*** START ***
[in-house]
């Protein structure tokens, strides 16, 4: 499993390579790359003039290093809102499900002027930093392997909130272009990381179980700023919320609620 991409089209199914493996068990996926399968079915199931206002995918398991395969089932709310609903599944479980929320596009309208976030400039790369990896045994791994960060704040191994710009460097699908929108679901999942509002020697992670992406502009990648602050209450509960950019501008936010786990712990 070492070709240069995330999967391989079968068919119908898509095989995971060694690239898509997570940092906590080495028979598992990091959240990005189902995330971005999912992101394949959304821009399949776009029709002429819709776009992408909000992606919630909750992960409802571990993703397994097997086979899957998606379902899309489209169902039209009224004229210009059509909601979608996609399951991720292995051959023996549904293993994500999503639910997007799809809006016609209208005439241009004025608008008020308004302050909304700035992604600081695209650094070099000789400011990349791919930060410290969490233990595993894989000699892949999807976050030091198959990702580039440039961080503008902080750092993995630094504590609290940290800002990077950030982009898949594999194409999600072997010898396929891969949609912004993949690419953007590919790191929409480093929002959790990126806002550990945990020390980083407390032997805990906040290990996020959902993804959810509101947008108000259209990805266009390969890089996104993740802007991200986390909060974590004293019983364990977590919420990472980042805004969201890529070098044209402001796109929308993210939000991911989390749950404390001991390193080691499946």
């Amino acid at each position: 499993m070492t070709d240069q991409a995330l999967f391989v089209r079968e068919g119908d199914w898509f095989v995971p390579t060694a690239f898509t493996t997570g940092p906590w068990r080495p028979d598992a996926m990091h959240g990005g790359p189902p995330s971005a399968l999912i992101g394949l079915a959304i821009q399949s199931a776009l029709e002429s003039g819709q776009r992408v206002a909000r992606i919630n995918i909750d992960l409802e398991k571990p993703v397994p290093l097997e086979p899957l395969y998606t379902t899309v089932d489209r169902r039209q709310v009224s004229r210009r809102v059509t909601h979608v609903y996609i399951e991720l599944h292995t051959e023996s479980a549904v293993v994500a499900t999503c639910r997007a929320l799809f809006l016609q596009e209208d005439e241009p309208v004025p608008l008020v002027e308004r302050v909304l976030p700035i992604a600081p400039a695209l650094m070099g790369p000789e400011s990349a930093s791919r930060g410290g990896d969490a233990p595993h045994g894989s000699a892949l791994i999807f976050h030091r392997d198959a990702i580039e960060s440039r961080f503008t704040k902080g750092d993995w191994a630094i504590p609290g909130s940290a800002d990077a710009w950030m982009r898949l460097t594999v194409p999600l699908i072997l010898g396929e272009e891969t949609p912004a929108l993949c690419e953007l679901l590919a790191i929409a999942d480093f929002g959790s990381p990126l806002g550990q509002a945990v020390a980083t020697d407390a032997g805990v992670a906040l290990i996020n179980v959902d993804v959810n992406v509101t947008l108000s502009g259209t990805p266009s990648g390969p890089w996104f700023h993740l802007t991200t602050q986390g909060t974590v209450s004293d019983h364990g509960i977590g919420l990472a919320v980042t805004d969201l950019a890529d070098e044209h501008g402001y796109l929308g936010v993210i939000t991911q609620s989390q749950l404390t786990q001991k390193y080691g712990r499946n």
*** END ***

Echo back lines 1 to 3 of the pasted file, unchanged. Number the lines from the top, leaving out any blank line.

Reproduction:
[in-house]
């Protein structure tokens, strides 16, 4: 499993390579790359003039290093809102499900002027930093392997909130272009990381179980700023919320609620 991409089209199914493996068990996926399968079915199931206002995918398991395969089932709310609903599944479980929320596009309208976030400039790369990896045994791994960060704040191994710009460097699908929108679901999942509002020697992670992406502009990648602050209450509960950019501008936010786990712990 070492070709240069995330999967391989079968068919119908898509095989995971060694690239898509997570940092906590080495028979598992990091959240990005189902995330971005999912992101394949959304821009399949776009029709002429819709776009992408909000992606919630909750992960409802571990993703397994097997086979899957998606379902899309489209169902039209009224004229210009059509909601979608996609399951991720292995051959023996549904293993994500999503639910997007799809809006016609209208005439241009004025608008008020308004302050909304700035992604600081695209650094070099000789400011990349791919930060410290969490233990595993894989000699892949999807976050030091198959990702580039440039961080503008902080750092993995630094504590609290940290800002990077950030982009898949594999194409999600072997010898396929891969949609912004993949690419953007590919790191929409480093929002959790990126806002550990945990020390980083407390032997805990906040290990996020959902993804959810509101947008108000259209990805266009390969890089996104993740802007991200986390909060974590004293019983364990977590919420990472980042805004969201890529070098044209402001796109929308993210939000991911989390749950404390001991390193080691499946």
């Amino acid at each position: 499993m070492t070709d240069q991409a995330l999967f391989v089209r079968e068919g119908d199914w898509f095989v995971p390579t060694a690239f898509t493996t997570g940092p906590w068990r080495p028979d598992a996926m990091h959240g990005g790359p189902p995330s971005a399968l999912i992101g394949l079915a959304i821009q399949s199931a776009l029709e002429s003039g819709q776009r992408v206002a909000r992606i919630n995918i909750d992960l409802e398991k571990p993703v397994p290093l097997e086979p899957l395969y998606t379902t899309v089932d489209r169902r039209q709310v009224s004229r210009r809102v059509t909601h979608v609903y996609i399951e991720l599944h292995t051959e023996s479980a549904v293993v994500a499900t999503c639910r997007a929320l799809f809006l016609q596009e209208d005439e241009p309208v004025p608008l008020v002027e308004r302050v909304l976030p700035i992604a600081p400039a695209l650094m070099g790369p000789e400011s990349a930093s791919r930060g410290g990896d969490a233990p595993h045994g894989s000699a892949l791994i999807f976050h030091r392997d198959a990702i580039e960060s440039r961080f503008t704040k902080g750092d993995w191994a630094i504590p609290g909130s940290a800002d990077a710009w950030m982009r898949l460097t594999v194409p999600l699908i072997l010898g396929e272009e891969t949609p912004a929108l993949c690419e953007l679901l590919a790191i929409a999942d480093f929002g959790s990381p990126l806002g550990q509002a945990v020390a980083t020697d407390a032997g805990v992670a906040l290990i996020n179980v959902d993804v959810n992406v509101t947008l108000s502009g259209t990805p266009s990648g390969p890089w996104f700023h993740l802007t991200t602050q986390g909060t974590v209450s004293d019983h364990g509960i977590g919420l990472a919320v980042t805004d969201l950019a890529d070098e044209h501008g402001y796109l929308g936010v993210i939000t991911q609620s989390q749950l404390t786990q001991k390193y080691g712990r499946n």